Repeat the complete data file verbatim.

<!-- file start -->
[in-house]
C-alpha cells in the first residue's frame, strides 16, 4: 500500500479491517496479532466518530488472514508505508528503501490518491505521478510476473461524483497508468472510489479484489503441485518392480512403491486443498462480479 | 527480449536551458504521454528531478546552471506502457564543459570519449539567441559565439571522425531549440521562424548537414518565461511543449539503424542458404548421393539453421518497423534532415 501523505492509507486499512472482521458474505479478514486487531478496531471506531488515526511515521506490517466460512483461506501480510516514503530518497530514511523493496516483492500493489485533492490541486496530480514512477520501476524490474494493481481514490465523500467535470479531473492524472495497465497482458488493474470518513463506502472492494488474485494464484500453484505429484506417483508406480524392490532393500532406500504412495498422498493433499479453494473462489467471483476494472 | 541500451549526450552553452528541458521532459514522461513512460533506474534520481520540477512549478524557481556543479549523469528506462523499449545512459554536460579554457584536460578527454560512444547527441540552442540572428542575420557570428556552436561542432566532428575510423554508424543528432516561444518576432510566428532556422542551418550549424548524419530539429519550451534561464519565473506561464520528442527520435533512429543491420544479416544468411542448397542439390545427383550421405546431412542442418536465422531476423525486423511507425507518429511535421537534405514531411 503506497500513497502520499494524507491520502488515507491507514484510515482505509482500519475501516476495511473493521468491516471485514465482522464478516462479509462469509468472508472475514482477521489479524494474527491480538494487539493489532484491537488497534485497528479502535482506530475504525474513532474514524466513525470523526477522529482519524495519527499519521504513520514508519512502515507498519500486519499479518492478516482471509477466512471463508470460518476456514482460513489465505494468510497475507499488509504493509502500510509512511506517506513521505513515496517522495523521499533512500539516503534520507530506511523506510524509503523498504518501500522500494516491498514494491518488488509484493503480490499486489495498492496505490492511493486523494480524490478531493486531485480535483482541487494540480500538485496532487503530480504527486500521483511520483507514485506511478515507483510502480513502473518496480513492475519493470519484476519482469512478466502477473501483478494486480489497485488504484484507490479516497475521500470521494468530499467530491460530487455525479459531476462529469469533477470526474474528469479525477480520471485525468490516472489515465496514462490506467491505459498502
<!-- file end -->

[in-house]
C-alpha cells in the first residue's frame, strides 16, 4: 500500500479491517496479532466518530488472514508505508528503501490518491505521478510476473461524483497508468472510489479484489503441485518392480512403491486443498462480479 | 527480449536551458504521454528531478546552471506502457564543459570519449539567441559565439571522425531549440521562424548537414518565461511543449539503424542458404548421393539453421518497423534532415 501523505492509507486499512472482521458474505479478514486487531478496531471506531488515526511515521506490517466460512483461506501480510516514503530518497530514511523493496516483492500493489485533492490541486496530480514512477520501476524490474494493481481514490465523500467535470479531473492524472495497465497482458488493474470518513463506502472492494488474485494464484500453484505429484506417483508406480524392490532393500532406500504412495498422498493433499479453494473462489467471483476494472 | 541500451549526450552553452528541458521532459514522461513512460533506474534520481520540477512549478524557481556543479549523469528506462523499449545512459554536460579554457584536460578527454560512444547527441540552442540572428542575420557570428556552436561542432566532428575510423554508424543528432516561444518576432510566428532556422542551418550549424548524419530539429519550451534561464519565473506561464520528442527520435533512429543491420544479416544468411542448397542439390545427383550421405546431412542442418536465422531476423525486423511507425507518429511535421537534405514531411 503506497500513497502520499494524507491520502488515507491507514484510515482505509482500519475501516476495511473493521468491516471485514465482522464478516462479509462469509468472508472475514482477521489479524494474527491480538494487539493489532484491537488497534485497528479502535482506530475504525474513532474514524466513525470523526477522529482519524495519527499519521504513520514508519512502515507498519500486519499479518492478516482471509477466512471463508470460518476456514482460513489465505494468510497475507499488509504493509502500510509512511506517506513521505513515496517522495523521499533512500539516503534520507530506511523506510524509503523498504518501500522500494516491498514494491518488488509484493503480490499486489495498492496505490492511493486523494480524490478531493486531485480535483482541487494540480500538485496532487503530480504527486500521483511520483507514485506511478515507483510502480513502473518496480513492475519493470519484476519482469512478466502477473501483478494486480489497485488504484484507490479516497475521500470521494468530499467530491460530487455525479459531476462529469469533477470526474474528469479525477480520471485525468490516472489515465496514462490506467491505459498502